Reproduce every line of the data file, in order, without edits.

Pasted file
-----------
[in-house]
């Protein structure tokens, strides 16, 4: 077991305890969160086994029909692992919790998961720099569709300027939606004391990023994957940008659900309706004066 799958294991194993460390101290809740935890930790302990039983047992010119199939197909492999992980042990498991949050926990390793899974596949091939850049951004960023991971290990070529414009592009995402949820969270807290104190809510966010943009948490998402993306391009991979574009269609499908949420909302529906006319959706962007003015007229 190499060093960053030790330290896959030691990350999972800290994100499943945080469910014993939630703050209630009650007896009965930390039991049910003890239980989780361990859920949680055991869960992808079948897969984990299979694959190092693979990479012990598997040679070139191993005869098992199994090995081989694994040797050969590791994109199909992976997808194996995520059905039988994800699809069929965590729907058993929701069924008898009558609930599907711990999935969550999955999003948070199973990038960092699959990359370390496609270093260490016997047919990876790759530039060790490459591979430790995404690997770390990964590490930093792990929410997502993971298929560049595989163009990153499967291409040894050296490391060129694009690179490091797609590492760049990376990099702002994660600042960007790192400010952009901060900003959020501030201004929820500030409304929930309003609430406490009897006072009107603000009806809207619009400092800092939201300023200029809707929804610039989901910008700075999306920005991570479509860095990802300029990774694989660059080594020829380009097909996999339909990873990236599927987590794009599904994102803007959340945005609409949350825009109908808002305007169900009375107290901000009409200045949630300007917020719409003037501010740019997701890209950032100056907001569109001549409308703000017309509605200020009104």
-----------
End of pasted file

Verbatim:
[in-house]
């Protein structure tokens, strides 16, 4: 077991305890969160086994029909692992919790998961720099569709300027939606004391990023994957940008659900309706004066 799958294991194993460390101290809740935890930790302990039983047992010119199939197909492999992980042990498991949050926990390793899974596949091939850049951004960023991971290990070529414009592009995402949820969270807290104190809510966010943009948490998402993306391009991979574009269609499908949420909302529906006319959706962007003015007229 190499060093960053030790330290896959030691990350999972800290994100499943945080469910014993939630703050209630009650007896009965930390039991049910003890239980989780361990859920949680055991869960992808079948897969984990299979694959190092693979990479012990598997040679070139191993005869098992199994090995081989694994040797050969590791994109199909992976997808194996995520059905039988994800699809069929965590729907058993929701069924008898009558609930599907711990999935969550999955999003948070199973990038960092699959990359370390496609270093260490016997047919990876790759530039060790490459591979430790995404690997770390990964590490930093792990929410997502993971298929560049595989163009990153499967291409040894050296490391060129694009690179490091797609590492760049990376990099702002994660600042960007790192400010952009901060900003959020501030201004929820500030409304929930309003609430406490009897006072009107603000009806809207619009400092800092939201300023200029809707929804610039989901910008700075999306920005991570479509860095990802300029990774694989660059080594020829380009097909996999339909990873990236599927987590794009599904994102803007959340945005609409949350825009109908808002305007169900009375107290901000009409200045949630300007917020719409003037501010740019997701890209950032100056907001569109001549409308703000017309509605200020009104």